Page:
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Homes aren’t worth their weight in gold

The joy and excitement of owning a new home has run dry for anyone who bought property in the last four years.

According to a new report, more than 35% of Aussies who have bought a home since 2008 now owe more money on their home than what it is worth.

Queensland is the worst state to be hit with more than half of the homes purchased since 2008 now in negative equity.

This gloomy state of affairs isn’t set to improve anytime soon with analysts predicting homes could stay in negative equity for the next six years, with property prices expected to remain soft for the foreseeable future.

The national rate for negative equity has increased sixfold in the last four years from 6% in 2008 to 35.6% today.

But Aussies looking to enter this affordable market don’t escape the barrage of bad news.

Since the Global Financial Crisis banks have toughened their lending requirements leaving many potential buyers locked out of the market.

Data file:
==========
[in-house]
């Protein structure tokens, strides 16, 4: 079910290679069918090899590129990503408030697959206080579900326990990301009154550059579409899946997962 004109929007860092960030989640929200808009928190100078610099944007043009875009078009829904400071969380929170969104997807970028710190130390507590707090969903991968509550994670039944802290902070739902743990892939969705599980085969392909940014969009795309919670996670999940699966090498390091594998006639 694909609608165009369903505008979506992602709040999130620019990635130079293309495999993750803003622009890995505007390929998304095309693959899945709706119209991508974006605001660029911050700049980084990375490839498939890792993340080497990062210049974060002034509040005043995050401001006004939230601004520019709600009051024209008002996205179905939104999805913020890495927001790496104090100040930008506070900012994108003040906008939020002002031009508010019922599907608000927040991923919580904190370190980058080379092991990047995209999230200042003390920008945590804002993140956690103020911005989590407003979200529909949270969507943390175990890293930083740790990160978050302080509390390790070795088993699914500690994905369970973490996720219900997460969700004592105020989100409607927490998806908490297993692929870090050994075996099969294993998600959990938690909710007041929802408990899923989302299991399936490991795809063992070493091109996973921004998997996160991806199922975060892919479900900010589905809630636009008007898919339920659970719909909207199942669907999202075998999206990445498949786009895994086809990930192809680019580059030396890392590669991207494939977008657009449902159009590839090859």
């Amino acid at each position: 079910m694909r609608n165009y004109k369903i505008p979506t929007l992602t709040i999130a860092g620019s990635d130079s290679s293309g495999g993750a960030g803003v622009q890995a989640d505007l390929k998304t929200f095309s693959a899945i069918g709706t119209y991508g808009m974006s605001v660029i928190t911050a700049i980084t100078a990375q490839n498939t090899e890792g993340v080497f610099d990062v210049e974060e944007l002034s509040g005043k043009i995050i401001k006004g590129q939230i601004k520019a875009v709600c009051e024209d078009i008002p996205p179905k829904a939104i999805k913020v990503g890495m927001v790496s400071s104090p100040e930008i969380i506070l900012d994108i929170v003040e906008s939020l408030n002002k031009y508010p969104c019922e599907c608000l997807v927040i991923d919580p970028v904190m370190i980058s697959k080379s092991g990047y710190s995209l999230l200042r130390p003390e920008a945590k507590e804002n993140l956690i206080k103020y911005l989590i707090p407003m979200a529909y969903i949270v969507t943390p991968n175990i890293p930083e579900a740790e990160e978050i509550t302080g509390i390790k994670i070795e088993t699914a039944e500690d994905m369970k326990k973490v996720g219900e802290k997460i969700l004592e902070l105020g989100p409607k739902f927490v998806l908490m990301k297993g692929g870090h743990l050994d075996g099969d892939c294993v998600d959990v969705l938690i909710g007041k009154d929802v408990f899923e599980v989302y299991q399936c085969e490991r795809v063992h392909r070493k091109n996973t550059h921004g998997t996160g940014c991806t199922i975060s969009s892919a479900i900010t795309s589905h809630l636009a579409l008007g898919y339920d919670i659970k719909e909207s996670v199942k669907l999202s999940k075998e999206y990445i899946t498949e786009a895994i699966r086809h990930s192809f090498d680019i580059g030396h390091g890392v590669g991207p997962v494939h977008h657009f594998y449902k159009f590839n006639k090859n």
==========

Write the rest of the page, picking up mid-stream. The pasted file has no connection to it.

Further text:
The number of written mortgages has gone from 60,000 in 2008 to 45,000 this year and not only is the number of new mortgages decreasing, but so is the value of the approved loans.

While Aussies are borrowing less, the average home price has risen from $375,000 to $412,000 in the past 4 years.

The volatile property market has seen trends in Aussie spending habits change with more people saving for larger deposits and avoiding investing in property all together.

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